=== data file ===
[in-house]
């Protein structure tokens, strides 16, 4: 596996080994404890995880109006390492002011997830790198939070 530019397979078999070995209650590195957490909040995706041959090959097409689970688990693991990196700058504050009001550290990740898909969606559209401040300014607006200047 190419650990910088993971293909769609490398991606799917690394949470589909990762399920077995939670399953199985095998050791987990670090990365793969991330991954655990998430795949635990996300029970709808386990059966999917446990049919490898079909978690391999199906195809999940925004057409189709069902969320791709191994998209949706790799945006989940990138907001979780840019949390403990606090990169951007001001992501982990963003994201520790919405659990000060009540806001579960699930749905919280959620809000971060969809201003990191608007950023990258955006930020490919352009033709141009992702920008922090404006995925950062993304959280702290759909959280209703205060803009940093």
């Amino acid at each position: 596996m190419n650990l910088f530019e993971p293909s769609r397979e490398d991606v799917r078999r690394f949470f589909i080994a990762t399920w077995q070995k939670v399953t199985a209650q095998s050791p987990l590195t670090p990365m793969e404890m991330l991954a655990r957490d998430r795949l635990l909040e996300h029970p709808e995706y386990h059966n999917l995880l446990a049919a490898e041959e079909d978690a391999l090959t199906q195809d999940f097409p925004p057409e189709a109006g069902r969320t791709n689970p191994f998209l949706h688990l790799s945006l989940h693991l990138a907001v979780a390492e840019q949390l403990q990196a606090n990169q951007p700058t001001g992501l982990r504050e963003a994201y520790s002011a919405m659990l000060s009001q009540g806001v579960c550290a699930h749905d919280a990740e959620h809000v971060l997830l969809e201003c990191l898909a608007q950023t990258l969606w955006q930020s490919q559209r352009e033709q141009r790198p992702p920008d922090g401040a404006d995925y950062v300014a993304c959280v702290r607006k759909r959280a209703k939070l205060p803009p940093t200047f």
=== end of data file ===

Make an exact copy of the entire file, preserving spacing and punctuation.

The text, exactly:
[in-house]
């Protein structure tokens, strides 16, 4: 596996080994404890995880109006390492002011997830790198939070 530019397979078999070995209650590195957490909040995706041959090959097409689970688990693991990196700058504050009001550290990740898909969606559209401040300014607006200047 190419650990910088993971293909769609490398991606799917690394949470589909990762399920077995939670399953199985095998050791987990670090990365793969991330991954655990998430795949635990996300029970709808386990059966999917446990049919490898079909978690391999199906195809999940925004057409189709069902969320791709191994998209949706790799945006989940990138907001979780840019949390403990606090990169951007001001992501982990963003994201520790919405659990000060009540806001579960699930749905919280959620809000971060969809201003990191608007950023990258955006930020490919352009033709141009992702920008922090404006995925950062993304959280702290759909959280209703205060803009940093």
């Amino acid at each position: 596996m190419n650990l910088f530019e993971p293909s769609r397979e490398d991606v799917r078999r690394f949470f589909i080994a990762t399920w077995q070995k939670v399953t199985a209650q095998s050791p987990l590195t670090p990365m793969e404890m991330l991954a655990r957490d998430r795949l635990l909040e996300h029970p709808e995706y386990h059966n999917l995880l446990a049919a490898e041959e079909d978690a391999l090959t199906q195809d999940f097409p925004p057409e189709a109006g069902r969320t791709n689970p191994f998209l949706h688990l790799s945006l989940h693991l990138a907001v979780a390492e840019q949390l403990q990196a606090n990169q951007p700058t001001g992501l982990r504050e963003a994201y520790s002011a919405m659990l000060s009001q009540g806001v579960c550290a699930h749905d919280a990740e959620h809000v971060l997830l969809e201003c990191l898909a608007q950023t990258l969606w955006q930020s490919q559209r352009e033709q141009r790198p992702p920008d922090g401040a404006d995925y950062v300014a993304c959280v702290r607006k759909r959280a209703k939070l205060p803009p940093t200047f």